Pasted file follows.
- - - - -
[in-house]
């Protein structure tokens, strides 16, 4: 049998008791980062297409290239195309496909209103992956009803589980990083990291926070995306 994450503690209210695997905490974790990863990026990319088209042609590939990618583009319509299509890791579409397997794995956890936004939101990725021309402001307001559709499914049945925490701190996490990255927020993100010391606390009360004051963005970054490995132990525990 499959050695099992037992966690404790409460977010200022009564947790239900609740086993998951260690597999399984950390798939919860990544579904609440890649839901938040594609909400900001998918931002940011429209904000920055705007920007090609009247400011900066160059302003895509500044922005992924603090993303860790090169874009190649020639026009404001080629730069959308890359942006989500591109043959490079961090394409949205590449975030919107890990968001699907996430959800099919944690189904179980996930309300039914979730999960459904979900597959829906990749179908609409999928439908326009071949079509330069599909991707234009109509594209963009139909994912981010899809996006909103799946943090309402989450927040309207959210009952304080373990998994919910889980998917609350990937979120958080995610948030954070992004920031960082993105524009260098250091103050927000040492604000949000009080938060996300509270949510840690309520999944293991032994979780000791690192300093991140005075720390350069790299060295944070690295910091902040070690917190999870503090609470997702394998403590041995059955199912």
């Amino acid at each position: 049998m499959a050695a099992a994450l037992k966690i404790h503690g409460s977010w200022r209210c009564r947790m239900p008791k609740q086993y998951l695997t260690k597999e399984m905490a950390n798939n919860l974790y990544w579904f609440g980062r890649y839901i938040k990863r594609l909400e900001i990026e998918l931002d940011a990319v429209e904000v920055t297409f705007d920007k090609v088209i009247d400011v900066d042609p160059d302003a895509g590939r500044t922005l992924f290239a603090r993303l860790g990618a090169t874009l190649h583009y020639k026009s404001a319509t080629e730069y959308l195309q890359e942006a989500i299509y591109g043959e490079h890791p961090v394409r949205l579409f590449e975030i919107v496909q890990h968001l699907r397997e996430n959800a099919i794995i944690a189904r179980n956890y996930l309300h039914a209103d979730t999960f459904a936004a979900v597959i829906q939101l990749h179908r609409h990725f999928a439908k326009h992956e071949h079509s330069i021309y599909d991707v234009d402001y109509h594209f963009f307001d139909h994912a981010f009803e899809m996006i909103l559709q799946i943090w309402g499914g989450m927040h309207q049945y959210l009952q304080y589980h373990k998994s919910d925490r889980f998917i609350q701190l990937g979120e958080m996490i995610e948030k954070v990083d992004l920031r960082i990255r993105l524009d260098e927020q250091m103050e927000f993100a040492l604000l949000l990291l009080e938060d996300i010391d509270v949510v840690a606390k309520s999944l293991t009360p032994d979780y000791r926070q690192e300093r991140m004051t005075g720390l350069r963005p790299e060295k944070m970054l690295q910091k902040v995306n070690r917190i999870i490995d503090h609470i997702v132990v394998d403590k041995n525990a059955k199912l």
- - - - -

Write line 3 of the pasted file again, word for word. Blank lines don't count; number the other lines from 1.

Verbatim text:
């Amino acid at each position: 049998m499959a050695a099992a994450l037992k966690i404790h503690g409460s977010w200022r209210c009564r947790m239900p008791k609740q086993y998951l695997t260690k597999e399984m905490a950390n798939n919860l974790y990544w579904f609440g980062r890649y839901i938040k990863r594609l909400e900001i990026e998918l931002d940011a990319v429209e904000v920055t297409f705007d920007k090609v088209i009247d400011v900066d042609p160059d302003a895509g590939r500044t922005l992924f290239a603090r993303l860790g990618a090169t874009l190649h583009y020639k026009s404001a319509t080629e730069y959308l195309q890359e942006a989500i299509y591109g043959e490079h890791p961090v394409r949205l579409f590449e975030i919107v496909q890990h968001l699907r397997e996430n959800a099919i794995i944690a189904r179980n956890y996930l309300h039914a209103d979730t999960f459904a936004a979900v597959i829906q939101l990749h179908r609409h990725f999928a439908k326009h992956e071949h079509s330069i021309y599909d991707v234009d402001y109509h594209f963009f307001d139909h994912a981010f009803e899809m996006i909103l559709q799946i943090w309402g499914g989450m927040h309207q049945y959210l009952q304080y589980h373990k998994s919910d925490r889980f998917i609350q701190l990937g979120e958080m996490i995610e948030k954070v990083d992004l920031r960082i990255r993105l524009d260098e927020q250091m103050e927000f993100a040492l604000l949000l990291l009080e938060d996300i010391d509270v949510v840690a606390k309520s999944l293991t009360p032994d979780y000791r926070q690192e300093r991140m004051t005075g720390l350069r963005p790299e060295k944070m970054l690295q910091k902040v995306n070690r917190i999870i490995d503090h609470i997702v132990v394998d403590k041995n525990a059955k199912l």